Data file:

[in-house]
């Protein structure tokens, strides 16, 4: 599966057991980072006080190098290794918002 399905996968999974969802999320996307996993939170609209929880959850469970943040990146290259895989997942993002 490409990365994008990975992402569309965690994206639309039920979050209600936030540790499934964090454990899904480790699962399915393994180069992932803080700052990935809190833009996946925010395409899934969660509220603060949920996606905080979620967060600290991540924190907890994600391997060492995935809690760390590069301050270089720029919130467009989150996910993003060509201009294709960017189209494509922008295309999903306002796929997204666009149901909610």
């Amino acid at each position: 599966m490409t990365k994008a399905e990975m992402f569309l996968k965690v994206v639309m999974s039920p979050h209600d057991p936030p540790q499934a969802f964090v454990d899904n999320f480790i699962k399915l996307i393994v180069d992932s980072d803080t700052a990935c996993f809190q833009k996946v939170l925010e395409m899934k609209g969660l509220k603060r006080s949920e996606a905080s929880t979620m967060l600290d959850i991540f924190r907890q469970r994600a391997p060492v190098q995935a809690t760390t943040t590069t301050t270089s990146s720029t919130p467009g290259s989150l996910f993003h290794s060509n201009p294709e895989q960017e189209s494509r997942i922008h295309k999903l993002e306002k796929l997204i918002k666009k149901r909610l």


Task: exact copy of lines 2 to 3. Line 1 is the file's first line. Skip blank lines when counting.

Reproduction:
């Protein structure tokens, strides 16, 4: 599966057991980072006080190098290794918002 399905996968999974969802999320996307996993939170609209929880959850469970943040990146290259895989997942993002 490409990365994008990975992402569309965690994206639309039920979050209600936030540790499934964090454990899904480790699962399915393994180069992932803080700052990935809190833009996946925010395409899934969660509220603060949920996606905080979620967060600290991540924190907890994600391997060492995935809690760390590069301050270089720029919130467009989150996910993003060509201009294709960017189209494509922008295309999903306002796929997204666009149901909610």
């Amino acid at each position: 599966m490409t990365k994008a399905e990975m992402f569309l996968k965690v994206v639309m999974s039920p979050h209600d057991p936030p540790q499934a969802f964090v454990d899904n999320f480790i699962k399915l996307i393994v180069d992932s980072d803080t700052a990935c996993f809190q833009k996946v939170l925010e395409m899934k609209g969660l509220k603060r006080s949920e996606a905080s929880t979620m967060l600290d959850i991540f924190r907890q469970r994600a391997p060492v190098q995935a809690t760390t943040t590069t301050t270089s990146s720029t919130p467009g290259s989150l996910f993003h290794s060509n201009p294709e895989q960017e189209s494509r997942i922008h295309k999903l993002e306002k796929l997204i918002k666009k149901r909610l």